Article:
Category: Water Risk

No Laughing Matter

Posted by – September 25, 2011

Pie chart of terrestrial water resources (excludes water in the atmosphere)During my habitual Sunday morning info-surf, I ran across the following:

‘Groundwater is the Rodney Dangerfield of the hydrologic cycle; it gets no respect.’- M. Campana @ UN International Water Forum

Although I had to laugh, there is a serious side to every joke: groundwater comprises 99% of freshwater supplies available for human use and there are signs that critical groundwater supplies are being depleted world-wide.

No laughing matter.


Water: It turns out, it’s not everywhere

Posted by – August 1, 2011

Who knew? Well, Fred Pearce, for one, and in his Washington Post review of three new books on water, he writes:

“Water is the ultimate renewable resource — which is why we are running out. Because it falls from the sky, constantly replenished and cleansed in a cycle of evaporation and precipitation, we regard it as free, a gift from God. It is never truly owned or consumed, only borrowed from nature. And so we squander it and defile it. Until, as we are increasingly finding, it is not there when we want it.”

Front cover: The Big Thirst
Regarding The Big Thirst: the Secret Life and Turbulent Future of Water, by Charles Fishman, Pearce quotes the author and observes that:

“we have taken [water] so much for granted that “we don’t have a good language for talking about water, we don’t have a politics of water, or an economics of water.” We can’t work out whether to treat it as a commodity, as a human right or simply as a force of nature, like the air we breathe.”

The Ripple Effect

For The Ripple Effect:the Fate of Fresh Water in the Twenty-First Century, by Alex Prud’homme, Pearce notes that the book is true to its title, following the use and abuse of water from a brutal drowning at a waterworks to the link between water and energy.

The third of and final of these reviews is for Brian Fagan’s Elixer: A History of Water and Humankind, which Pearce praises as the most eye-opening of the three, relating a fine history that shines a light on today. And for that comment alone, it’ll probably be what I’ll read on my next transatlantic flight. Pearce finishes his reviews by stating:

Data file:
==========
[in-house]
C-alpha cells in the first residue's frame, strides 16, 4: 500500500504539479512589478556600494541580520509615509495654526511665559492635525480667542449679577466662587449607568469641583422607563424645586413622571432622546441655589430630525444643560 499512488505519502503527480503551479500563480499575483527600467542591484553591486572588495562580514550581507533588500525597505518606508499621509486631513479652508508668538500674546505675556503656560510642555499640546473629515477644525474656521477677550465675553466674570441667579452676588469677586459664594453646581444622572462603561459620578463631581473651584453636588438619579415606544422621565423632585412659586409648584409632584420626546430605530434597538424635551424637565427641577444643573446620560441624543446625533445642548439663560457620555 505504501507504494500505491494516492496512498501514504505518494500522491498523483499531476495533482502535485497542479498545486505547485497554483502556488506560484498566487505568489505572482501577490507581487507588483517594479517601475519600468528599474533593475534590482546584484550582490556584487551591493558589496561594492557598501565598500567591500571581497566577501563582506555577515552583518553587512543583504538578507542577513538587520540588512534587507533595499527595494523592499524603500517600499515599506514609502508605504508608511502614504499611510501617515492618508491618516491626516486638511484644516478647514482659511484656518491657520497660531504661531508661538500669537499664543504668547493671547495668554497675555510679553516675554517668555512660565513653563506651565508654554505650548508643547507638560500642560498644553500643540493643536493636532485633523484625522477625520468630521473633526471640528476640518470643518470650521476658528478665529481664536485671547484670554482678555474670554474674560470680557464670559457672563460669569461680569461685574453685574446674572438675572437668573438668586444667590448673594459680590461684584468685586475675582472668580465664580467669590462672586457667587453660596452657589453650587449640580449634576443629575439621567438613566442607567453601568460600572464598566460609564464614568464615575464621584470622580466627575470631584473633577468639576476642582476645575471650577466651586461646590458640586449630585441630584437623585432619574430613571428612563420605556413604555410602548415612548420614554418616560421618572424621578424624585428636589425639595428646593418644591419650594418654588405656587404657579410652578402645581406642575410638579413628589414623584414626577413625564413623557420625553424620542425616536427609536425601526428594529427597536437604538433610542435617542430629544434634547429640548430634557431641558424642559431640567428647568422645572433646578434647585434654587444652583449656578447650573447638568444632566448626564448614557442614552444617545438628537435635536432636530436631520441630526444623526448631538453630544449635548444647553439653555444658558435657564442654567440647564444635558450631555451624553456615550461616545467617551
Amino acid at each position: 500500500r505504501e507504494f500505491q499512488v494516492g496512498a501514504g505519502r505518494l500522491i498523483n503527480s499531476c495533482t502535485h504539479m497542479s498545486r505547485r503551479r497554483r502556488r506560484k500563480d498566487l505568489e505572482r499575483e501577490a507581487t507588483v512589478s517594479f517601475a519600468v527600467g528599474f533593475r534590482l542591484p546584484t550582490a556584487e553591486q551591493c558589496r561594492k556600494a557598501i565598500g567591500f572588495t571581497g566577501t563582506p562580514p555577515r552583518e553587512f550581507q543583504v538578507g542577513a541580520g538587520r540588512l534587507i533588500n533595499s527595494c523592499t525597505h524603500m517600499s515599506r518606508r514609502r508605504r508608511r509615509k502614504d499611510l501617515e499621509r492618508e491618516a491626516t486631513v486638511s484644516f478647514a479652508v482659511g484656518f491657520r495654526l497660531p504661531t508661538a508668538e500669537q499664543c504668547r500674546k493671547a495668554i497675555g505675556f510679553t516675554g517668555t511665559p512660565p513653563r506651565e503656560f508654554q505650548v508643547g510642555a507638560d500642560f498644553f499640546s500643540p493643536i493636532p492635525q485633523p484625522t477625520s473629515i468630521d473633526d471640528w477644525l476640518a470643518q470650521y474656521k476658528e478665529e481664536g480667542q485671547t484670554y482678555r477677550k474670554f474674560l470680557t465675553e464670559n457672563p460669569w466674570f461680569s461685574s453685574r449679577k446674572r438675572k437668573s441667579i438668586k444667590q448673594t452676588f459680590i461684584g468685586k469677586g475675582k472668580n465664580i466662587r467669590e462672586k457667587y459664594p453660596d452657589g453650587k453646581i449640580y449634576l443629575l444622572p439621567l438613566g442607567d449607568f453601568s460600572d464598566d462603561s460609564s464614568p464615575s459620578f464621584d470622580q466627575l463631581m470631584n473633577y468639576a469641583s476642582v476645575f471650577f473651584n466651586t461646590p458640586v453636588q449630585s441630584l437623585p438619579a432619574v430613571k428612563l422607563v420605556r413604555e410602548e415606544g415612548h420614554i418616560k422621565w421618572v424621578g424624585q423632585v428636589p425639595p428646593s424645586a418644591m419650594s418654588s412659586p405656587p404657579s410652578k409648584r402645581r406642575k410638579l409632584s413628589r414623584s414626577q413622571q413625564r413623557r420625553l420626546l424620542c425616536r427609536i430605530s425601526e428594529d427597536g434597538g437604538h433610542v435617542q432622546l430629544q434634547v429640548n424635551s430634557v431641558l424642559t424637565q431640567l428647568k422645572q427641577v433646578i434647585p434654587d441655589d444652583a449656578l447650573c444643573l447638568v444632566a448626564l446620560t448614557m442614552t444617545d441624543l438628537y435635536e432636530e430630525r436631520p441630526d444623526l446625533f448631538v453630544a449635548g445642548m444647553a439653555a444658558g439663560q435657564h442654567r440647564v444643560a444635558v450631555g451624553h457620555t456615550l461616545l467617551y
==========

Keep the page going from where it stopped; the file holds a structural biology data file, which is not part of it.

Front Cover: Elixer

“Water permeates our culture and language. It is the most universal symbol in the world’s religions, from the sacred rivers of Hindus to the baptismal waters of Christianity to the purification rituals of Islam.”

“The bad news is that we manage the planet’s most abundant and renewable resource so poorly that we sometimes run out of water when and where we need it. The flip side of our profligacy is that we have so much room for managing it better. And the best news of all is that every day, around 240 cubic miles of the stuff, purged of pollutants, falls to the Earth. That’s more than 37,000 gallons for each of us.”

Front Cover: When the Well Runs Dry

Pearce neglects to note that he is a hydroscribe himself, having authored When the Rivers Dry: Water–The Defining Crisis of the Twenty-first Century, a book that warns of a dire future for water resources and for mankind. I’ve read Pearce’s book, and can vouch that it is worth your time, but be forewarned: his view of the future is not a rosy one.

Whichever you pick, any of these would be a fine addition to your summer reading list.


Many Bills

Posted by – July 24, 2011

IBM has created Many Bills, an interactive visualization of legislators and legislation in the US Senate and House. IBM says Many Bills is:

…a web based visualization that aims to make congressional legislation easier to digest. It presents bills from the House and Senate organized into collections and split into sections which are color coded and labelled to indicate what topic each section is about. It also provides a set of features designed to make it easier to find interesting or unusual parts of bills and communicate your findings to others.

For example, I entered “water” into the search, and found a number of water-relevant bills, each with color-coded highlights to show what sections of the bill effect spending, infrastructure, foreign affairs, natural resources, etc. There is a library of examples, Featured Collections, including collections like American Housing Bills.